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By Helen Bamford
More than a million South African birds could fly into the dangerous Iraqi war front as they head north for the winter.
The birds, which are accumulating fat as fuel for their long journey, will be flying through Iraq from now until May, before fanning out to their breeding grounds in Asia.
Les Underhill, of the University of Cape Town's avian demography unit, said the SA bird ringing unit had recovered two birds ringed in South Africa that had flown to Iraq.
Underhill said a steppe buzzard, ringed near Bredasdorp, would have been on its way to its breeding grounds in southern Asia.
"The other was a curlew sandpiper, ringed at Langebaan lagoon, which would have been about halfway to its breeding grounds, which lie in the northernmost edge of the Taimyr Peninsula, in the tundra of Siberia."
Underhill said these birds were representative of millions which migrated through Iraq and the Middle East. The bird ringing unit database contained hundreds more recoveries of birds in this general area ringed in South Africa.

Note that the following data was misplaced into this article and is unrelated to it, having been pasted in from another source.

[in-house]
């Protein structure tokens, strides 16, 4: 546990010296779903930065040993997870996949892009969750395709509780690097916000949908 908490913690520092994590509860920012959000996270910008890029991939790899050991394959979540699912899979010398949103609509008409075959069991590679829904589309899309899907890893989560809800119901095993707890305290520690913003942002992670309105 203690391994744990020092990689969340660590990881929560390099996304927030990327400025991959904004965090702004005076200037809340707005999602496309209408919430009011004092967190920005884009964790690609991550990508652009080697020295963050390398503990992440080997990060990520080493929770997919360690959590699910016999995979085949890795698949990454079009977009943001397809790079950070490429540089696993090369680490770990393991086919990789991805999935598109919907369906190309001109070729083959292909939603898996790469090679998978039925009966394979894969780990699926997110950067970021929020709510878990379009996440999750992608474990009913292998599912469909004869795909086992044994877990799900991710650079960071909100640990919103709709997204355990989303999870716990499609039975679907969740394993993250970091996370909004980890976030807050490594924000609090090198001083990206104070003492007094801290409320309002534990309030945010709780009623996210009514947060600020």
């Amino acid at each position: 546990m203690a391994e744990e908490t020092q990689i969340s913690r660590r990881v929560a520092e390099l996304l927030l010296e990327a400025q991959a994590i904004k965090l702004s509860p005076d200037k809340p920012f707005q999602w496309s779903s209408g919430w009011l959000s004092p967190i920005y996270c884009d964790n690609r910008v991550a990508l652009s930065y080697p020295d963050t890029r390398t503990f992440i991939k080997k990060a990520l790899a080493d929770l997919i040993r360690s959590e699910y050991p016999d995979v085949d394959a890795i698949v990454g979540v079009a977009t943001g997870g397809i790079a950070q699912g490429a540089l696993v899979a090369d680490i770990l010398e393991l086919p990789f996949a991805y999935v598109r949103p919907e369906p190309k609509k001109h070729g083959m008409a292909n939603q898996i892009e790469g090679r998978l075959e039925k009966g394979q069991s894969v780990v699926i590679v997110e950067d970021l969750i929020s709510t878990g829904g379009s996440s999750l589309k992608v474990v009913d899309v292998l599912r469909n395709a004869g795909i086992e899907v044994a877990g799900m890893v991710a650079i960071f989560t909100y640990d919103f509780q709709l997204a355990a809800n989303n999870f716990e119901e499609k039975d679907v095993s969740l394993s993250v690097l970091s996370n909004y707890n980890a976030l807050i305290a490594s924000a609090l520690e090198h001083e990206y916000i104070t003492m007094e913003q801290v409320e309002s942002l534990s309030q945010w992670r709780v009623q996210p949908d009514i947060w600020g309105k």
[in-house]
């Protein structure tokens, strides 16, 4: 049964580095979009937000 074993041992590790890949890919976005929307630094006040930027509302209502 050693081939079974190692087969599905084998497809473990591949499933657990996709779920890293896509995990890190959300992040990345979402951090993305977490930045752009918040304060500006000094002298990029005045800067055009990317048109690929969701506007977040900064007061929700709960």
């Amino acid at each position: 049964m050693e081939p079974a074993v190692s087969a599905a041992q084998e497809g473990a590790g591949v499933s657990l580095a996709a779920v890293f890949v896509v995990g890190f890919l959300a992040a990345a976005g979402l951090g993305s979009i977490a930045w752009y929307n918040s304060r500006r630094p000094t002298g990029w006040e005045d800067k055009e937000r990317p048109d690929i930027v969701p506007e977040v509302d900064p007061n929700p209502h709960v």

Underhill said the Iran-Iraq war from 1980 to 1988 and the 1990-1991 Gulf War had destroyed bird habitats.
"One of the main battlegrounds of the Iran-Iraq War were the Mesopotamian marshes, one of the most important bird areas of the Middle East. Vast areas of reedbeds were burnt and wetlands were drained."
He said 90 percent of the wetland, which was two-thirds the size of the Kruger National Park, had been ruined.
During the Gulf War, the world's largest oil spill obliterated millions of hectares of mudflats in the Persian Gulf, vital to birdlife.
Underhill said the loss of critical stop-over and feeding sites like those in Iraq could eventually put the entire migration route out of reach of birds from southern Africa.